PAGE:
The Medicines and Healthcare products Regulatory Agency (MHRA) leads the charge on assuring the safety of medicines, medical devices and blood components for transfusion in the UK. Its core job is to ensure the products meet applicable standards of safety, quality and efficacy before they reach the hands of medical practitioners and patients.
Among the most highly regulated industries in the UK, and indeed across the world, both pharmaceuticals and medical device technology recalls are relatively common. In the last six weeks alone, the MHRA flagged six alerts for medical device tech. These included:
- Spinal fixation system which had a risk of implant failure prior to completion of the bone healing process.
- Bioprosthetic aortic heart valves with structural valve deterioration
- Defibrillator/Monitor with a failing therapy selector switch
- Monitor/Defibrillators that may fail to deliver therapy without alerting the user to a fault in the event of internal damage
- Ventilator with potential unexpected shutdown leading to loss of ventilation
- Lab based tests for COVID-19 antibodies using capillary blood sample collection kits which may not be reliable
The design of medical devices represents a major segment of the field of biomedical engineering, meaning that it is big business. Globally, the medical device market reached approximately US$425.5 billion in 2018. Europe has a 25% market share, with Germany, Italy, France and the United Kingdom all benefiting.
In response to the industry’s explosive growth the European Union published the Medical Device Regulation (MDR) on 5 May 2017 which then came into force on 25 May that same year. It was designed to supersede the Medical Device Directive and Active Implantable Medical Device Directive.
This meant that originally approved medicines would have a transition time of three years until May 2020 to meet the new MDR requirements. However, following COVID-19, the European Commission and European Parliament made the decision in April 2020 to postpone the deadline by one year.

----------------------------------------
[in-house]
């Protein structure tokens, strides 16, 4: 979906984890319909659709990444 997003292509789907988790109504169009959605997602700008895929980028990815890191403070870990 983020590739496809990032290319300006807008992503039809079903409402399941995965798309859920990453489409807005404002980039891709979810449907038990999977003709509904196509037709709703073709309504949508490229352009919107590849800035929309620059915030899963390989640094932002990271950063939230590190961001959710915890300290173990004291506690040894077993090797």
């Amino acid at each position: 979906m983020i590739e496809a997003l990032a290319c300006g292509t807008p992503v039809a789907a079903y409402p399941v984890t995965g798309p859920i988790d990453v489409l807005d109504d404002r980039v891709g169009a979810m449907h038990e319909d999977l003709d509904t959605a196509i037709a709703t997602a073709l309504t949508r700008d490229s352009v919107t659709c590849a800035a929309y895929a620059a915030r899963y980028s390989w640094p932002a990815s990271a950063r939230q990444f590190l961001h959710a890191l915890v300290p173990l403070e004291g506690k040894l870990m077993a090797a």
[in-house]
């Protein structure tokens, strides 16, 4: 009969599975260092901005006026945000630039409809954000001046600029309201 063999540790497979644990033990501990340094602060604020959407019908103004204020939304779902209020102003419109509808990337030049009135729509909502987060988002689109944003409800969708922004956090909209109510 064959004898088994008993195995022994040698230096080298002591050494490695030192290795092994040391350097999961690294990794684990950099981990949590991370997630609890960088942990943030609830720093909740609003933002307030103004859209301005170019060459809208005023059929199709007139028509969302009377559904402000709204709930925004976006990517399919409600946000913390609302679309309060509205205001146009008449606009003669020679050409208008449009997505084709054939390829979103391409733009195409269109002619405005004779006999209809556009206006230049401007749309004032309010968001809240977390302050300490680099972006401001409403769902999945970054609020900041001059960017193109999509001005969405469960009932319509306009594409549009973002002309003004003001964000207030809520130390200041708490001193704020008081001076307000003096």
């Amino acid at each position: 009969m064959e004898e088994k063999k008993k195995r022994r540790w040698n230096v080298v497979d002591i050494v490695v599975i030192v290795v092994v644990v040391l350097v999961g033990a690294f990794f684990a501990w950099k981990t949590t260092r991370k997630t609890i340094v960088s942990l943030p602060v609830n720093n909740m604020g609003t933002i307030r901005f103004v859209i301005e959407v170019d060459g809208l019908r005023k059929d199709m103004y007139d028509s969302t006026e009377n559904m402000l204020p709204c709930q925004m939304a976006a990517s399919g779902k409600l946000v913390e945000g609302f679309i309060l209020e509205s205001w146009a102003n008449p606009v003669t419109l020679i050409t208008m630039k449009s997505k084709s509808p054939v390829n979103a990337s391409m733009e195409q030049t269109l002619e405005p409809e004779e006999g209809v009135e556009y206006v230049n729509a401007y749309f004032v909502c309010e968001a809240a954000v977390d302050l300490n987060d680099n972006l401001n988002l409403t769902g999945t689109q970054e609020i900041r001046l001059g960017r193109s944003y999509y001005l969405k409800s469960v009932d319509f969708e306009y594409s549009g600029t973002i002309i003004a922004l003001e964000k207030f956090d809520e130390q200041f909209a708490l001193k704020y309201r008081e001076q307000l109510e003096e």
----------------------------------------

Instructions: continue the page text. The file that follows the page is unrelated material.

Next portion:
A press release issued by the European Commission on 3 April stated: “Our priority is to support member states to address the coronavirus crisis and protect public health as powerfully as possible – by all means necessary. Any potential market disruptions regarding the availability of safe and essential medical devices must and will be avoided.”
It is hoped that the postponement of the MDR will help countries avoid shortages in medical devices if the equipment were to be delayed for non-compliance. Improvements on traceability features and safety management of medical devices sold in Europe is the fundamental aim of the MDR. With the extension of time granted by the Commission, the industry has more scope to bring their products in line.
This means in-country authorities will continue monitoring medical devices in their own markets, shouldering the responsibility of the health of their citizens during the global pandemic.
It is a significant responsibility to undertake, and there will be issues along the way, but they have been doing the job for some time already and citizens of Europe should take comfort that in-country regulators are doing their utmost in these unprecedented times.